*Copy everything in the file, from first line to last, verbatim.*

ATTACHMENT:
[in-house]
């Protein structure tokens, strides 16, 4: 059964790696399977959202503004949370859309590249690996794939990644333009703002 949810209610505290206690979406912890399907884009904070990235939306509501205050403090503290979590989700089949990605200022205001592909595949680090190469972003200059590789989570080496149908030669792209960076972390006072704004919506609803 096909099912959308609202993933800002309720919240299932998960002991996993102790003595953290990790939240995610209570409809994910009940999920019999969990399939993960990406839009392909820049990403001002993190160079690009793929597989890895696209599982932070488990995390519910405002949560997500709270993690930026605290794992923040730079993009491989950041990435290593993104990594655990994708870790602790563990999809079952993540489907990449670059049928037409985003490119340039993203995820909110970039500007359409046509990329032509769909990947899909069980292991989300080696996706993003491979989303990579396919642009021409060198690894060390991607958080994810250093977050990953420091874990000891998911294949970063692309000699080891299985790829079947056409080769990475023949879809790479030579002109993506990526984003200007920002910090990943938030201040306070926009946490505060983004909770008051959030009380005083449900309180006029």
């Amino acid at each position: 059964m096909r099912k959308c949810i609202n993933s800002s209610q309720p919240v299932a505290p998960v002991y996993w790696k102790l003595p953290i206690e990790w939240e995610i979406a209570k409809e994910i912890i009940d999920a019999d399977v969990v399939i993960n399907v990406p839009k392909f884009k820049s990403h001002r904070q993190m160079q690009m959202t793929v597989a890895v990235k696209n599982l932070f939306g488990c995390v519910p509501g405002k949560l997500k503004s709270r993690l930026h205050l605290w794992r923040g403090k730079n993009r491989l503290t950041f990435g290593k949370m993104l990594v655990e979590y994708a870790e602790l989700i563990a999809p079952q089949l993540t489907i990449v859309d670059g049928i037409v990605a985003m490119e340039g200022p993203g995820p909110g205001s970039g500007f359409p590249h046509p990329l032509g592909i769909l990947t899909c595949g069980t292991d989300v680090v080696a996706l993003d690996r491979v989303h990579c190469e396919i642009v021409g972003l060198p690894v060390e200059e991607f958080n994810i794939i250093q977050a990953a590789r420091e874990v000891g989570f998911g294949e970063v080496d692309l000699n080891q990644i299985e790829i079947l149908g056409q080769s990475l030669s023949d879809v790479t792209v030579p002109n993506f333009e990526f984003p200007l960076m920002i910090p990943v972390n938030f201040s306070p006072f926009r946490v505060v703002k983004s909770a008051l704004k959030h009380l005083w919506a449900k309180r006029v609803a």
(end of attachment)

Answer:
[in-house]
């Protein structure tokens, strides 16, 4: 059964790696399977959202503004949370859309590249690996794939990644333009703002 949810209610505290206690979406912890399907884009904070990235939306509501205050403090503290979590989700089949990605200022205001592909595949680090190469972003200059590789989570080496149908030669792209960076972390006072704004919506609803 096909099912959308609202993933800002309720919240299932998960002991996993102790003595953290990790939240995610209570409809994910009940999920019999969990399939993960990406839009392909820049990403001002993190160079690009793929597989890895696209599982932070488990995390519910405002949560997500709270993690930026605290794992923040730079993009491989950041990435290593993104990594655990994708870790602790563990999809079952993540489907990449670059049928037409985003490119340039993203995820909110970039500007359409046509990329032509769909990947899909069980292991989300080696996706993003491979989303990579396919642009021409060198690894060390991607958080994810250093977050990953420091874990000891998911294949970063692309000699080891299985790829079947056409080769990475023949879809790479030579002109993506990526984003200007920002910090990943938030201040306070926009946490505060983004909770008051959030009380005083449900309180006029």
């Amino acid at each position: 059964m096909r099912k959308c949810i609202n993933s800002s209610q309720p919240v299932a505290p998960v002991y996993w790696k102790l003595p953290i206690e990790w939240e995610i979406a209570k409809e994910i912890i009940d999920a019999d399977v969990v399939i993960n399907v990406p839009k392909f884009k820049s990403h001002r904070q993190m160079q690009m959202t793929v597989a890895v990235k696209n599982l932070f939306g488990c995390v519910p509501g405002k949560l997500k503004s709270r993690l930026h205050l605290w794992r923040g403090k730079n993009r491989l503290t950041f990435g290593k949370m993104l990594v655990e979590y994708a870790e602790l989700i563990a999809p079952q089949l993540t489907i990449v859309d670059g049928i037409v990605a985003m490119e340039g200022p993203g995820p909110g205001s970039g500007f359409p590249h046509p990329l032509g592909i769909l990947t899909c595949g069980t292991d989300v680090v080696a996706l993003d690996r491979v989303h990579c190469e396919i642009v021409g972003l060198p690894v060390e200059e991607f958080n994810i794939i250093q977050a990953a590789r420091e874990v000891g989570f998911g294949e970063v080496d692309l000699n080891q990644i299985e790829i079947l149908g056409q080769s990475l030669s023949d879809v790479t792209v030579p002109n993506f333009e990526f984003p200007l960076m920002i910090p990943v972390n938030f201040s306070p006072f926009r946490v505060v703002k983004s909770a008051l704004k959030h009380l005083w919506a449900k309180r006029v609803a």